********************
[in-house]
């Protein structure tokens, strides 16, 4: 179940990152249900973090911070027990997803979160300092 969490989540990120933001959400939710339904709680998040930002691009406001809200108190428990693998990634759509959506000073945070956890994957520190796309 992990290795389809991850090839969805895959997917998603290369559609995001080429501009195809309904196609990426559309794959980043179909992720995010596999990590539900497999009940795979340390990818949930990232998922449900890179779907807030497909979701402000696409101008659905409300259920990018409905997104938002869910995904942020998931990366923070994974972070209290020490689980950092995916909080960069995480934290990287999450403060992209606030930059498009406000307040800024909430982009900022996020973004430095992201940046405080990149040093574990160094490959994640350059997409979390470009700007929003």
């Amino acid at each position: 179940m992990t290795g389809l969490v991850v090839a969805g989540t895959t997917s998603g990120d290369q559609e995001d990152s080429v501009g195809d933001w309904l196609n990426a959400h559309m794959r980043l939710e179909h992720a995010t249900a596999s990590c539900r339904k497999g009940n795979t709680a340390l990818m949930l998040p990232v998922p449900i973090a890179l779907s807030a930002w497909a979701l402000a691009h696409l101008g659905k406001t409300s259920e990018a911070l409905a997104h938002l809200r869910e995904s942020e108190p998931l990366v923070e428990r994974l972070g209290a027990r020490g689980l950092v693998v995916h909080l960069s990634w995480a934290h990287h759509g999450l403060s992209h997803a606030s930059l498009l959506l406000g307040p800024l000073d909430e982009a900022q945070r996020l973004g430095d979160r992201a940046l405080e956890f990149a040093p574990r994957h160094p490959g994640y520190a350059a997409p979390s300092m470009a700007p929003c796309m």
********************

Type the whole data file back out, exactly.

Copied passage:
[in-house]
């Protein structure tokens, strides 16, 4: 179940990152249900973090911070027990997803979160300092 969490989540990120933001959400939710339904709680998040930002691009406001809200108190428990693998990634759509959506000073945070956890994957520190796309 992990290795389809991850090839969805895959997917998603290369559609995001080429501009195809309904196609990426559309794959980043179909992720995010596999990590539900497999009940795979340390990818949930990232998922449900890179779907807030497909979701402000696409101008659905409300259920990018409905997104938002869910995904942020998931990366923070994974972070209290020490689980950092995916909080960069995480934290990287999450403060992209606030930059498009406000307040800024909430982009900022996020973004430095992201940046405080990149040093574990160094490959994640350059997409979390470009700007929003």
């Amino acid at each position: 179940m992990t290795g389809l969490v991850v090839a969805g989540t895959t997917s998603g990120d290369q559609e995001d990152s080429v501009g195809d933001w309904l196609n990426a959400h559309m794959r980043l939710e179909h992720a995010t249900a596999s990590c539900r339904k497999g009940n795979t709680a340390l990818m949930l998040p990232v998922p449900i973090a890179l779907s807030a930002w497909a979701l402000a691009h696409l101008g659905k406001t409300s259920e990018a911070l409905a997104h938002l809200r869910e995904s942020e108190p998931l990366v923070e428990r994974l972070g209290a027990r020490g689980l950092v693998v995916h909080l960069s990634w995480a934290h990287h759509g999450l403060s992209h997803a606030s930059l498009l959506l406000g307040p800024l000073d909430e982009a900022q945070r996020l973004g430095d979160r992201a940046l405080e956890f990149a040093p574990r994957h160094p490959g994640y520190a350059a997409p979390s300092m470009a700007p929003c796309m």